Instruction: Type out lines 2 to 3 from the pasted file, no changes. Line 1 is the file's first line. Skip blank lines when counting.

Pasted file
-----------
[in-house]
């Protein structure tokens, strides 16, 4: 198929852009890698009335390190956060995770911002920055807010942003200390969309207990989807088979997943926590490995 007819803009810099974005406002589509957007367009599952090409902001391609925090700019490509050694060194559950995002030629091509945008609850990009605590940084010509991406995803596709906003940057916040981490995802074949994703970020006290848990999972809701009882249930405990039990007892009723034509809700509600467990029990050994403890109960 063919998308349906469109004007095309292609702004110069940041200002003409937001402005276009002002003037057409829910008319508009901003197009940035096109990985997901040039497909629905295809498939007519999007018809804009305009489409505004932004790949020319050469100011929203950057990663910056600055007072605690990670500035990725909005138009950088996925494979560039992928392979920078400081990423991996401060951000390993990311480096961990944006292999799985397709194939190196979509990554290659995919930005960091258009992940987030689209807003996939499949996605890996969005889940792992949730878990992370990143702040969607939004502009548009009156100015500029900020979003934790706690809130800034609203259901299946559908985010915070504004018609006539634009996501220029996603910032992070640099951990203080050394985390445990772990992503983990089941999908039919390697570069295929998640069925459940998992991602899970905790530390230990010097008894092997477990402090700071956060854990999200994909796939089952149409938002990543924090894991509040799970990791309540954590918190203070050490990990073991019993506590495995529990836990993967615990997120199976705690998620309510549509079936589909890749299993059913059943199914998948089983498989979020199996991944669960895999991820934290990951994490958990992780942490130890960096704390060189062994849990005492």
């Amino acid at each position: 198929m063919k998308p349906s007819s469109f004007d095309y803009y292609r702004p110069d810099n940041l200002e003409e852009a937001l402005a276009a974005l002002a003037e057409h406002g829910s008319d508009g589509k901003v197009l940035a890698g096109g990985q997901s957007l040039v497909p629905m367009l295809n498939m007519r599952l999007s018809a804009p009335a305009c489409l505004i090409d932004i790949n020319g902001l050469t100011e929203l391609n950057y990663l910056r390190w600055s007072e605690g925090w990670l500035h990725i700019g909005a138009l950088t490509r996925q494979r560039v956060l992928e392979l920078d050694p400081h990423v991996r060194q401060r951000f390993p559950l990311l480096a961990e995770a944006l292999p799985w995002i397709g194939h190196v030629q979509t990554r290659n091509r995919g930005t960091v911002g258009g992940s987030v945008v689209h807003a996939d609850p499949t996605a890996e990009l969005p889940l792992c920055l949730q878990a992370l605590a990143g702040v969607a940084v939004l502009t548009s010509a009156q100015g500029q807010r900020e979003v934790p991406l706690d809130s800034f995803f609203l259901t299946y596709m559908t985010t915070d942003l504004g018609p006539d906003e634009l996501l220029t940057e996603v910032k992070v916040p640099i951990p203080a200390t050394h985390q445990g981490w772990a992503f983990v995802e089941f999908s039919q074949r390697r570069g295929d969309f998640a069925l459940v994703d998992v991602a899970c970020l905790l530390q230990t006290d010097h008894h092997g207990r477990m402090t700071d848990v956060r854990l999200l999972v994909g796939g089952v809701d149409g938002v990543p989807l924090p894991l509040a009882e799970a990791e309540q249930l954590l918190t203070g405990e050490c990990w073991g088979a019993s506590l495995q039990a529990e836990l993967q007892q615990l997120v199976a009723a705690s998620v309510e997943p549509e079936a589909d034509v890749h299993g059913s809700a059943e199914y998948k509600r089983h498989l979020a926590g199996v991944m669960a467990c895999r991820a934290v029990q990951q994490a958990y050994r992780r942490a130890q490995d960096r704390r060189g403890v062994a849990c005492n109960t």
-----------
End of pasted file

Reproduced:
């Protein structure tokens, strides 16, 4: 198929852009890698009335390190956060995770911002920055807010942003200390969309207990989807088979997943926590490995 007819803009810099974005406002589509957007367009599952090409902001391609925090700019490509050694060194559950995002030629091509945008609850990009605590940084010509991406995803596709906003940057916040981490995802074949994703970020006290848990999972809701009882249930405990039990007892009723034509809700509600467990029990050994403890109960 063919998308349906469109004007095309292609702004110069940041200002003409937001402005276009002002003037057409829910008319508009901003197009940035096109990985997901040039497909629905295809498939007519999007018809804009305009489409505004932004790949020319050469100011929203950057990663910056600055007072605690990670500035990725909005138009950088996925494979560039992928392979920078400081990423991996401060951000390993990311480096961990944006292999799985397709194939190196979509990554290659995919930005960091258009992940987030689209807003996939499949996605890996969005889940792992949730878990992370990143702040969607939004502009548009009156100015500029900020979003934790706690809130800034609203259901299946559908985010915070504004018609006539634009996501220029996603910032992070640099951990203080050394985390445990772990992503983990089941999908039919390697570069295929998640069925459940998992991602899970905790530390230990010097008894092997477990402090700071956060854990999200994909796939089952149409938002990543924090894991509040799970990791309540954590918190203070050490990990073991019993506590495995529990836990993967615990997120199976705690998620309510549509079936589909890749299993059913059943199914998948089983498989979020199996991944669960895999991820934290990951994490958990992780942490130890960096704390060189062994849990005492």
């Amino acid at each position: 198929m063919k998308p349906s007819s469109f004007d095309y803009y292609r702004p110069d810099n940041l200002e003409e852009a937001l402005a276009a974005l002002a003037e057409h406002g829910s008319d508009g589509k901003v197009l940035a890698g096109g990985q997901s957007l040039v497909p629905m367009l295809n498939m007519r599952l999007s018809a804009p009335a305009c489409l505004i090409d932004i790949n020319g902001l050469t100011e929203l391609n950057y990663l910056r390190w600055s007072e605690g925090w990670l500035h990725i700019g909005a138009l950088t490509r996925q494979r560039v956060l992928e392979l920078d050694p400081h990423v991996r060194q401060r951000f390993p559950l990311l480096a961990e995770a944006l292999p799985w995002i397709g194939h190196v030629q979509t990554r290659n091509r995919g930005t960091v911002g258009g992940s987030v945008v689209h807003a996939d609850p499949t996605a890996e990009l969005p889940l792992c920055l949730q878990a992370l605590a990143g702040v969607a940084v939004l502009t548009s010509a009156q100015g500029q807010r900020e979003v934790p991406l706690d809130s800034f995803f609203l259901t299946y596709m559908t985010t915070d942003l504004g018609p006539d906003e634009l996501l220029t940057e996603v910032k992070v916040p640099i951990p203080a200390t050394h985390q445990g981490w772990a992503f983990v995802e089941f999908s039919q074949r390697r570069g295929d969309f998640a069925l459940v994703d998992v991602a899970c970020l905790l530390q230990t006290d010097h008894h092997g207990r477990m402090t700071d848990v956060r854990l999200l999972v994909g796939g089952v809701d149409g938002v990543p989807l924090p894991l509040a009882e799970a990791e309540q249930l954590l918190t203070g405990e050490c990990w073991g088979a019993s506590l495995q039990a529990e836990l993967q007892q615990l997120v199976a009723a705690s998620v309510e997943p549509e079936a589909d034509v890749h299993g059913s809700a059943e199914y998948k509600r089983h498989l979020a926590g199996v991944m669960a467990c895999r991820a934290v029990q990951q994490a958990y050994r992780r942490a130890q490995d960096r704390r060189g403890v062994a849990c005492n109960t």